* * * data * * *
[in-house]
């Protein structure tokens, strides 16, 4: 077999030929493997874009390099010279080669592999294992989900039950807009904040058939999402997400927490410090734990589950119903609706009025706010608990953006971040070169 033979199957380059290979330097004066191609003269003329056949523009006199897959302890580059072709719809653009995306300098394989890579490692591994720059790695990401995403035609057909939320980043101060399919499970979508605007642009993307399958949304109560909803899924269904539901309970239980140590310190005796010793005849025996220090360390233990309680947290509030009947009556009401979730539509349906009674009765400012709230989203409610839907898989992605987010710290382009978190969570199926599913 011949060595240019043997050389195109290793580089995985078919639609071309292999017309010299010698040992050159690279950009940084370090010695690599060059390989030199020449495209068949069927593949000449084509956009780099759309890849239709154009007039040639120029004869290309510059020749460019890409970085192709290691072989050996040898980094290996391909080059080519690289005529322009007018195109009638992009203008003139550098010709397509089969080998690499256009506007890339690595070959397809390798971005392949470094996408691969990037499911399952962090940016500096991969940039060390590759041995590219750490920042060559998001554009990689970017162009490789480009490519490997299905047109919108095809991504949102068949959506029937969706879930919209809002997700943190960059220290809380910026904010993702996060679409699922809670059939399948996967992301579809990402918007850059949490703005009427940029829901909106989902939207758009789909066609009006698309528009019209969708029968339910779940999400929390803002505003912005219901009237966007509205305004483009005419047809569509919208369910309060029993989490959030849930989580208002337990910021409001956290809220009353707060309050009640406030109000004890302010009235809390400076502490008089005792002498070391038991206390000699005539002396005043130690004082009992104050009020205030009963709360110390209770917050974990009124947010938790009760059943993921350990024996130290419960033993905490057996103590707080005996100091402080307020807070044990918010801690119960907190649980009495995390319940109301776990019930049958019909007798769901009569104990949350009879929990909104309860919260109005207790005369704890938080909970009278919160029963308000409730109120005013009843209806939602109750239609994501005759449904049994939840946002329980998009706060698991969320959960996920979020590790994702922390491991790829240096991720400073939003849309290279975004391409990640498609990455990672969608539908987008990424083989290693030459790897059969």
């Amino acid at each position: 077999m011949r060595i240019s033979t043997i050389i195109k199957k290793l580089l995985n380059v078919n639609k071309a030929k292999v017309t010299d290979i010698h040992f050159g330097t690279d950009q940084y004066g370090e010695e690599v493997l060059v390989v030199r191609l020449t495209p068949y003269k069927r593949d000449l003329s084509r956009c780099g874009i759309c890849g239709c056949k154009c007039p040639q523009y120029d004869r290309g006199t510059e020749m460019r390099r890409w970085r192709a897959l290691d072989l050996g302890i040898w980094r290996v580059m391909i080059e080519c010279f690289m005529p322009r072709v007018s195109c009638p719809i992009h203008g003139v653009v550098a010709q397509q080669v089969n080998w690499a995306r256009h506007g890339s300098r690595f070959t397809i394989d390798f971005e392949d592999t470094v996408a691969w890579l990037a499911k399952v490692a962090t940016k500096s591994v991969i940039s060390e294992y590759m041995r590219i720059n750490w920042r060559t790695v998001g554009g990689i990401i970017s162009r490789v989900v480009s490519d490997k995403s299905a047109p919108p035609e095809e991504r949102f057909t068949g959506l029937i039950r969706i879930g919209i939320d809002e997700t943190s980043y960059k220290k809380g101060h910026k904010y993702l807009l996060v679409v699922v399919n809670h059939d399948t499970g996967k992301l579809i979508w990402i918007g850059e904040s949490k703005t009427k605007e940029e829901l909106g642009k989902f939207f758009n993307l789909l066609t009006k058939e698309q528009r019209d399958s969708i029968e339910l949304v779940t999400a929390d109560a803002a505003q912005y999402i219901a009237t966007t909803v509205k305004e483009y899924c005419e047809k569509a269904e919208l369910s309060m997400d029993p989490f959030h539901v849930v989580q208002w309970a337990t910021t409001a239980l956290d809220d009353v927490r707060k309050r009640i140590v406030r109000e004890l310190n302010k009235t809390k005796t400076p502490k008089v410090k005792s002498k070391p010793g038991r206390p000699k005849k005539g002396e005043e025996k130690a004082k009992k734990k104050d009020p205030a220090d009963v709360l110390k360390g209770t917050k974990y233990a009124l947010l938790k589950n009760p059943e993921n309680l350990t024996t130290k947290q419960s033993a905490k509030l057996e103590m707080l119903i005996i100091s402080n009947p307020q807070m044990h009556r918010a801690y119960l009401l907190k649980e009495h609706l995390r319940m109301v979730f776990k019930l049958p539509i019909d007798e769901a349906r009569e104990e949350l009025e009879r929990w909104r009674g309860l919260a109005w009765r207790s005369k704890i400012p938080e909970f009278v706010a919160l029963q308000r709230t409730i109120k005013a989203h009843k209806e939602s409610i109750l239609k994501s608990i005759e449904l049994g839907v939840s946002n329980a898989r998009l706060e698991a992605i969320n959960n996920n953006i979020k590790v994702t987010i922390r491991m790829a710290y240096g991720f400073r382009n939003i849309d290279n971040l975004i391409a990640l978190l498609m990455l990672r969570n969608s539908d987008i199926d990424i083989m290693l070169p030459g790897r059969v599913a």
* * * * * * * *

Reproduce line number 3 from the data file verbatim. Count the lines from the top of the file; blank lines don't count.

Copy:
């Amino acid at each position: 077999m011949r060595i240019s033979t043997i050389i195109k199957k290793l580089l995985n380059v078919n639609k071309a030929k292999v017309t010299d290979i010698h040992f050159g330097t690279d950009q940084y004066g370090e010695e690599v493997l060059v390989v030199r191609l020449t495209p068949y003269k069927r593949d000449l003329s084509r956009c780099g874009i759309c890849g239709c056949k154009c007039p040639q523009y120029d004869r290309g006199t510059e020749m460019r390099r890409w970085r192709a897959l290691d072989l050996g302890i040898w980094r290996v580059m391909i080059e080519c010279f690289m005529p322009r072709v007018s195109c009638p719809i992009h203008g003139v653009v550098a010709q397509q080669v089969n080998w690499a995306r256009h506007g890339s300098r690595f070959t397809i394989d390798f971005e392949d592999t470094v996408a691969w890579l990037a499911k399952v490692a962090t940016k500096s591994v991969i940039s060390e294992y590759m041995r590219i720059n750490w920042r060559t790695v998001g554009g990689i990401i970017s162009r490789v989900v480009s490519d490997k995403s299905a047109p919108p035609e095809e991504r949102f057909t068949g959506l029937i039950r969706i879930g919209i939320d809002e997700t943190s980043y960059k220290k809380g101060h910026k904010y993702l807009l996060v679409v699922v399919n809670h059939d399948t499970g996967k992301l579809i979508w990402i918007g850059e904040s949490k703005t009427k605007e940029e829901l909106g642009k989902f939207f758009n993307l789909l066609t009006k058939e698309q528009r019209d399958s969708i029968e339910l949304v779940t999400a929390d109560a803002a505003q912005y999402i219901a009237t966007t909803v509205k305004e483009y899924c005419e047809k569509a269904e919208l369910s309060m997400d029993p989490f959030h539901v849930v989580q208002w309970a337990t910021t409001a239980l956290d809220d009353v927490r707060k309050r009640i140590v406030r109000e004890l310190n302010k009235t809390k005796t400076p502490k008089v410090k005792s002498k070391p010793g038991r206390p000699k005849k005539g002396e005043e025996k130690a004082k009992k734990k104050d009020p205030a220090d009963v709360l110390k360390g209770t917050k974990y233990a009124l947010l938790k589950n009760p059943e993921n309680l350990t024996t130290k947290q419960s033993a905490k509030l057996e103590m707080l119903i005996i100091s402080n009947p307020q807070m044990h009556r918010a801690y119960l009401l907190k649980e009495h609706l995390r319940m109301v979730f776990k019930l049958p539509i019909d007798e769901a349906r009569e104990e949350l009025e009879r929990w909104r009674g309860l919260a109005w009765r207790s005369k704890i400012p938080e909970f009278v706010a919160l029963q308000r709230t409730i109120k005013a989203h009843k209806e939602s409610i109750l239609k994501s608990i005759e449904l049994g839907v939840s946002n329980a898989r998009l706060e698991a992605i969320n959960n996920n953006i979020k590790v994702t987010i922390r491991m790829a710290y240096g991720f400073r382009n939003i849309d290279n971040l975004i391409a990640l978190l498609m990455l990672r969570n969608s539908d987008i199926d990424i083989m290693l070169p030459g790897r059969v599913a």